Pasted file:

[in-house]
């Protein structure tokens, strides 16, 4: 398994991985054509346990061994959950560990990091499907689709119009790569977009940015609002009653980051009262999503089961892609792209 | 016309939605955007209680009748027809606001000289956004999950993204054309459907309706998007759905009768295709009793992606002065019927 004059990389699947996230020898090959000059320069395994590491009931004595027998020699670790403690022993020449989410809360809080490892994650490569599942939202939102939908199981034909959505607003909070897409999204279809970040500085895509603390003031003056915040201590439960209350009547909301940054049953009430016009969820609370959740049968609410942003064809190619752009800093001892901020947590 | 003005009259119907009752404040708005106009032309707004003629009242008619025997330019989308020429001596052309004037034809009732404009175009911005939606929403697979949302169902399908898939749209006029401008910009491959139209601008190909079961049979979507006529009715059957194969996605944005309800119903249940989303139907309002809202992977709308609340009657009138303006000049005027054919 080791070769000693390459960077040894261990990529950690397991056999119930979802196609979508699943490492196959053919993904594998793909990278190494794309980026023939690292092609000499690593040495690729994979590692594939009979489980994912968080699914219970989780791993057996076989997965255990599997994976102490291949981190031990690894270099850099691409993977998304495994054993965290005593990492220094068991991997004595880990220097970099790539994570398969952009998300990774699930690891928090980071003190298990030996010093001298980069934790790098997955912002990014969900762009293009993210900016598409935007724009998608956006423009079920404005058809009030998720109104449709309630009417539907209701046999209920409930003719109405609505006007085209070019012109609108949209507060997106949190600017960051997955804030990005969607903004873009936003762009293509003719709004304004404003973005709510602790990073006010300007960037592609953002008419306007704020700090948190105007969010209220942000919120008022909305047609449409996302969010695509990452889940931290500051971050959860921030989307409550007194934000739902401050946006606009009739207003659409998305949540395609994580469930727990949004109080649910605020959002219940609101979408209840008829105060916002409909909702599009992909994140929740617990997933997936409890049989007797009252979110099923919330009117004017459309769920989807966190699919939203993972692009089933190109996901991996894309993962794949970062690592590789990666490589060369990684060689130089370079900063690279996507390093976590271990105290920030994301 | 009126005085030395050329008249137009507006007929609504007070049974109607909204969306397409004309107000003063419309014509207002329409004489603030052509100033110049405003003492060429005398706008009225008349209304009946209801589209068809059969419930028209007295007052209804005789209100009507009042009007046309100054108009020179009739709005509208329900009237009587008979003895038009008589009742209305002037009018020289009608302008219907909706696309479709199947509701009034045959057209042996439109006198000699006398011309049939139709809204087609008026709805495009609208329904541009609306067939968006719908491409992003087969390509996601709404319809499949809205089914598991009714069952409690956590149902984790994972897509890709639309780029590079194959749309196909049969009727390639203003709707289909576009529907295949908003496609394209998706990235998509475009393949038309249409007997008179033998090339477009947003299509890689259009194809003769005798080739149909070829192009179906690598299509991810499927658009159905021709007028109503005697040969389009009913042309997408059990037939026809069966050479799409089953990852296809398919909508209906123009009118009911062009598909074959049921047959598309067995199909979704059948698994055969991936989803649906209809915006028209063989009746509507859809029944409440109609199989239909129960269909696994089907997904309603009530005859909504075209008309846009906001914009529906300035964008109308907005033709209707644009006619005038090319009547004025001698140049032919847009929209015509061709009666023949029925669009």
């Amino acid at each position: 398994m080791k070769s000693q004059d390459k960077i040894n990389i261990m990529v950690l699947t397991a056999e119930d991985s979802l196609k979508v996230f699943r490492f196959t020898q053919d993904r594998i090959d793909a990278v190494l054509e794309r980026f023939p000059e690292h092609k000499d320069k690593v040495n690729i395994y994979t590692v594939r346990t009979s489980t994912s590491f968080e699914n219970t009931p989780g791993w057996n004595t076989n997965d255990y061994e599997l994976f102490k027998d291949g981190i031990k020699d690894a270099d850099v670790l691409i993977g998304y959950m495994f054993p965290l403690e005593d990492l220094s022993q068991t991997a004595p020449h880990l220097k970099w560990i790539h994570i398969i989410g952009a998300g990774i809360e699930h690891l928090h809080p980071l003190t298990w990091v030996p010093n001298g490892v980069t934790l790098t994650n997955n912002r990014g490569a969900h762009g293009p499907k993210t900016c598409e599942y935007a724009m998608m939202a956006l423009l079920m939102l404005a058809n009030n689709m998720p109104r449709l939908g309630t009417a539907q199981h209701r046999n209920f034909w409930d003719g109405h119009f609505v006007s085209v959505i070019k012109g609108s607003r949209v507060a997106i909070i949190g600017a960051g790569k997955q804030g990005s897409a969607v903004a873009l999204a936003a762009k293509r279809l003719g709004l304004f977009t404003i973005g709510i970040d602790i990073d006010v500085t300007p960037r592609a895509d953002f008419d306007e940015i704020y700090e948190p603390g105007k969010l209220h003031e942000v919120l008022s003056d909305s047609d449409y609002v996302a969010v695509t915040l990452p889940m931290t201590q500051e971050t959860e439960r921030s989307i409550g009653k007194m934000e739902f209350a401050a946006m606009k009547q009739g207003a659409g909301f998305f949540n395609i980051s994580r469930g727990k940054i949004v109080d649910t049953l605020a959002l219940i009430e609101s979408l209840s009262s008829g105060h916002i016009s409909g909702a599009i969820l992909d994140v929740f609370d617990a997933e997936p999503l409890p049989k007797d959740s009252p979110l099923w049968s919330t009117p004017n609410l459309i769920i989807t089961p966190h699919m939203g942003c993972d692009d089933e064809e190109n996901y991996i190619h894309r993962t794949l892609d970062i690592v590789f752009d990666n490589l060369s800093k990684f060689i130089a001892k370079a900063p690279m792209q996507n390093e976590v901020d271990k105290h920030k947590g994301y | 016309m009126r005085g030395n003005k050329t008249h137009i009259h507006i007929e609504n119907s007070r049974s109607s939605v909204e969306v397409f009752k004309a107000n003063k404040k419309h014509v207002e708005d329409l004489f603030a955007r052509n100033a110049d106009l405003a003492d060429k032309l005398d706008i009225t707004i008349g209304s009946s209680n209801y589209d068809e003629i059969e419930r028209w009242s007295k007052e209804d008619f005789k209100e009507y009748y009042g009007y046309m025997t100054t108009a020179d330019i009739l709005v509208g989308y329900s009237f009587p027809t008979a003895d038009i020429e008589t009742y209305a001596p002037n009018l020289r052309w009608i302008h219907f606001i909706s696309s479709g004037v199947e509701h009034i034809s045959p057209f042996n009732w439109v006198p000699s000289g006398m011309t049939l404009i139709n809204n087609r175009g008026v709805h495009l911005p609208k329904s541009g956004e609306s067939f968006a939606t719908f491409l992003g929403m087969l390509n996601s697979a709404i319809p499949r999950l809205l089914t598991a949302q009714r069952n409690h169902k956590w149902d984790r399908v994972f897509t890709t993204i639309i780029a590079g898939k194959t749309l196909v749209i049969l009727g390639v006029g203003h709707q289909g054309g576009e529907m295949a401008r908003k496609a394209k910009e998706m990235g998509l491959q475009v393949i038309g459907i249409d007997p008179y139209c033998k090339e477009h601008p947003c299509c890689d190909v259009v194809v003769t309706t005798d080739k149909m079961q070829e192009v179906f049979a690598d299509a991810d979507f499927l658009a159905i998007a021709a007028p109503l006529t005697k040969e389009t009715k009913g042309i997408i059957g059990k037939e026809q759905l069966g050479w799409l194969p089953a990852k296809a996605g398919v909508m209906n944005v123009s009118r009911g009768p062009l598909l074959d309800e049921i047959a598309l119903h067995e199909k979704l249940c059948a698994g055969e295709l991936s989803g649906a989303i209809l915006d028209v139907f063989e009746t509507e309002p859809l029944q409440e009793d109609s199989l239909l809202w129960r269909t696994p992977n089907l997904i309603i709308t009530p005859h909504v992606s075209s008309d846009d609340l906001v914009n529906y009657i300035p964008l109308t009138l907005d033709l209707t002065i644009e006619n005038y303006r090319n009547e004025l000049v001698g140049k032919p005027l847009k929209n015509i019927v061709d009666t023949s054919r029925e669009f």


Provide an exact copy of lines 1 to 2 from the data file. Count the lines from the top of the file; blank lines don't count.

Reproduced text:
[in-house]
């Protein structure tokens, strides 16, 4: 398994991985054509346990061994959950560990990091499907689709119009790569977009940015609002009653980051009262999503089961892609792209 | 016309939605955007209680009748027809606001000289956004999950993204054309459907309706998007759905009768295709009793992606002065019927 004059990389699947996230020898090959000059320069395994590491009931004595027998020699670790403690022993020449989410809360809080490892994650490569599942939202939102939908199981034909959505607003909070897409999204279809970040500085895509603390003031003056915040201590439960209350009547909301940054049953009430016009969820609370959740049968609410942003064809190619752009800093001892901020947590 | 003005009259119907009752404040708005106009032309707004003629009242008619025997330019989308020429001596052309004037034809009732404009175009911005939606929403697979949302169902399908898939749209006029401008910009491959139209601008190909079961049979979507006529009715059957194969996605944005309800119903249940989303139907309002809202992977709308609340009657009138303006000049005027054919 080791070769000693390459960077040894261990990529950690397991056999119930979802196609979508699943490492196959053919993904594998793909990278190494794309980026023939690292092609000499690593040495690729994979590692594939009979489980994912968080699914219970989780791993057996076989997965255990599997994976102490291949981190031990690894270099850099691409993977998304495994054993965290005593990492220094068991991997004595880990220097970099790539994570398969952009998300990774699930690891928090980071003190298990030996010093001298980069934790790098997955912002990014969900762009293009993210900016598409935007724009998608956006423009079920404005058809009030998720109104449709309630009417539907209701046999209920409930003719109405609505006007085209070019012109609108949209507060997106949190600017960051997955804030990005969607903004873009936003762009293509003719709004304004404003973005709510602790990073006010300007960037592609953002008419306007704020700090948190105007969010209220942000919120008022909305047609449409996302969010695509990452889940931290500051971050959860921030989307409550007194934000739902401050946006606009009739207003659409998305949540395609994580469930727990949004109080649910605020959002219940609101979408209840008829105060916002409909909702599009992909994140929740617990997933997936409890049989007797009252979110099923919330009117004017459309769920989807966190699919939203993972692009089933190109996901991996894309993962794949970062690592590789990666490589060369990684060689130089370079900063690279996507390093976590271990105290920030994301 | 009126005085030395050329008249137009507006007929609504007070049974109607909204969306397409004309107000003063419309014509207002329409004489603030052509100033110049405003003492060429005398706008009225008349209304009946209801589209068809059969419930028209007295007052209804005789209100009507009042009007046309100054108009020179009739709005509208329900009237009587008979003895038009008589009742209305002037009018020289009608302008219907909706696309479709199947509701009034045959057209042996439109006198000699006398011309049939139709809204087609008026709805495009609208329904541009609306067939968006719908491409992003087969390509996601709404319809499949809205089914598991009714069952409690956590149902984790994972897509890709639309780029590079194959749309196909049969009727390639203003709707289909576009529907295949908003496609394209998706990235998509475009393949038309249409007997008179033998090339477009947003299509890689259009194809003769005798080739149909070829192009179906690598299509991810499927658009159905021709007028109503005697040969389009009913042309997408059990037939026809069966050479799409089953990852296809398919909508209906123009009118009911062009598909074959049921047959598309067995199909979704059948698994055969991936989803649906209809915006028209063989009746509507859809029944409440109609199989239909129960269909696994089907997904309603009530005859909504075209008309846009906001914009529906300035964008109308907005033709209707644009006619005038090319009547004025001698140049032919847009929209015509061709009666023949029925669009």